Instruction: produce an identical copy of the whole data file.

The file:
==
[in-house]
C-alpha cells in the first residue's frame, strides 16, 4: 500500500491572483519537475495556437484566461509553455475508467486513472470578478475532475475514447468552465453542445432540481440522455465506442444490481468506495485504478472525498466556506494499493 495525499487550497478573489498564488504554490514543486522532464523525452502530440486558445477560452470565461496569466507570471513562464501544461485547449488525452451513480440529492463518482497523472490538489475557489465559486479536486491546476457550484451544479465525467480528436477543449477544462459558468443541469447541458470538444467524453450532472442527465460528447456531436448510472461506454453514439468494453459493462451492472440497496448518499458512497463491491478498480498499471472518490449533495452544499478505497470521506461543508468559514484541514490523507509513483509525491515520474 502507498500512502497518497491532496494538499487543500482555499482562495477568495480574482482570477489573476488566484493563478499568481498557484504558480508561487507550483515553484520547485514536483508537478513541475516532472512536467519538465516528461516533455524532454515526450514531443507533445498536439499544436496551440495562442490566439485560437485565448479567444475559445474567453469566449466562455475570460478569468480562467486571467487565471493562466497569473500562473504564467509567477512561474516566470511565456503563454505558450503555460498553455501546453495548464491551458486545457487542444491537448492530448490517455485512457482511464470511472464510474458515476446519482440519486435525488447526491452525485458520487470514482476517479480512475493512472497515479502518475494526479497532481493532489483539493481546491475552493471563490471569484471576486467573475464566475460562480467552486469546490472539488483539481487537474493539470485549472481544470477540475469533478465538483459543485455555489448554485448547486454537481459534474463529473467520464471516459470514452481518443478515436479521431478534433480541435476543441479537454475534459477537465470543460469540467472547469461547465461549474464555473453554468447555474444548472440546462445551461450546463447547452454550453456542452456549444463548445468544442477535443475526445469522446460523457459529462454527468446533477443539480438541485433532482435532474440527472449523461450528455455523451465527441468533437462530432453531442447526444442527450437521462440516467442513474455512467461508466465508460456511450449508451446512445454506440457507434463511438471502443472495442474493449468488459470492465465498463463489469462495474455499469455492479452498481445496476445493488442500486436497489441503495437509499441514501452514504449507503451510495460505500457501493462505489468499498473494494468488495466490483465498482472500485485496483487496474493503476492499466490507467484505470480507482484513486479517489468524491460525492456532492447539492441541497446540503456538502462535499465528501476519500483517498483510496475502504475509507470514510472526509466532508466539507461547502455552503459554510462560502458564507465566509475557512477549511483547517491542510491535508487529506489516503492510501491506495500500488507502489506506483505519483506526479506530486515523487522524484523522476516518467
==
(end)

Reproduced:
[in-house]
C-alpha cells in the first residue's frame, strides 16, 4: 500500500491572483519537475495556437484566461509553455475508467486513472470578478475532475475514447468552465453542445432540481440522455465506442444490481468506495485504478472525498466556506494499493 495525499487550497478573489498564488504554490514543486522532464523525452502530440486558445477560452470565461496569466507570471513562464501544461485547449488525452451513480440529492463518482497523472490538489475557489465559486479536486491546476457550484451544479465525467480528436477543449477544462459558468443541469447541458470538444467524453450532472442527465460528447456531436448510472461506454453514439468494453459493462451492472440497496448518499458512497463491491478498480498499471472518490449533495452544499478505497470521506461543508468559514484541514490523507509513483509525491515520474 502507498500512502497518497491532496494538499487543500482555499482562495477568495480574482482570477489573476488566484493563478499568481498557484504558480508561487507550483515553484520547485514536483508537478513541475516532472512536467519538465516528461516533455524532454515526450514531443507533445498536439499544436496551440495562442490566439485560437485565448479567444475559445474567453469566449466562455475570460478569468480562467486571467487565471493562466497569473500562473504564467509567477512561474516566470511565456503563454505558450503555460498553455501546453495548464491551458486545457487542444491537448492530448490517455485512457482511464470511472464510474458515476446519482440519486435525488447526491452525485458520487470514482476517479480512475493512472497515479502518475494526479497532481493532489483539493481546491475552493471563490471569484471576486467573475464566475460562480467552486469546490472539488483539481487537474493539470485549472481544470477540475469533478465538483459543485455555489448554485448547486454537481459534474463529473467520464471516459470514452481518443478515436479521431478534433480541435476543441479537454475534459477537465470543460469540467472547469461547465461549474464555473453554468447555474444548472440546462445551461450546463447547452454550453456542452456549444463548445468544442477535443475526445469522446460523457459529462454527468446533477443539480438541485433532482435532474440527472449523461450528455455523451465527441468533437462530432453531442447526444442527450437521462440516467442513474455512467461508466465508460456511450449508451446512445454506440457507434463511438471502443472495442474493449468488459470492465465498463463489469462495474455499469455492479452498481445496476445493488442500486436497489441503495437509499441514501452514504449507503451510495460505500457501493462505489468499498473494494468488495466490483465498482472500485485496483487496474493503476492499466490507467484505470480507482484513486479517489468524491460525492456532492447539492441541497446540503456538502462535499465528501476519500483517498483510496475502504475509507470514510472526509466532508466539507461547502455552503459554510462560502458564507465566509475557512477549511483547517491542510491535508487529506489516503492510501491506495500500488507502489506506483505519483506526479506530486515523487522524484523522476516518467